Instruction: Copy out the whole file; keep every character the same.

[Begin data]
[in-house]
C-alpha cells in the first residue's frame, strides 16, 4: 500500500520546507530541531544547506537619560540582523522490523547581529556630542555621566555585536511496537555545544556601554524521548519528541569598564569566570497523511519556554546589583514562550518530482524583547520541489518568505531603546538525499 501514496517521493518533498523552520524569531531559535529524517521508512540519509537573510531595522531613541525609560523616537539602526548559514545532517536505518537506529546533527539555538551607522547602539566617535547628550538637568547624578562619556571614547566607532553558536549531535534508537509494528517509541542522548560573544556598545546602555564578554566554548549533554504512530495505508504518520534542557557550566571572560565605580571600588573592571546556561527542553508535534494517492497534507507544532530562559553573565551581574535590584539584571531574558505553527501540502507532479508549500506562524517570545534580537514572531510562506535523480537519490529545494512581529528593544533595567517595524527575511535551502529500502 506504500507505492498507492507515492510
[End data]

[in-house]
C-alpha cells in the first residue's frame, strides 16, 4: 500500500520546507530541531544547506537619560540582523522490523547581529556630542555621566555585536511496537555545544556601554524521548519528541569598564569566570497523511519556554546589583514562550518530482524583547520541489518568505531603546538525499 501514496517521493518533498523552520524569531531559535529524517521508512540519509537573510531595522531613541525609560523616537539602526548559514545532517536505518537506529546533527539555538551607522547602539566617535547628550538637568547624578562619556571614547566607532553558536549531535534508537509494528517509541542522548560573544556598545546602555564578554566554548549533554504512530495505508504518520534542557557550566571572560565605580571600588573592571546556561527542553508535534494517492497534507507544532530562559553573565551581574535590584539584571531574558505553527501540502507532479508549500506562524517570545534580537514572531510562506535523480537519490529545494512581529528593544533595567517595524527575511535551502529500502 506504500507505492498507492507515492510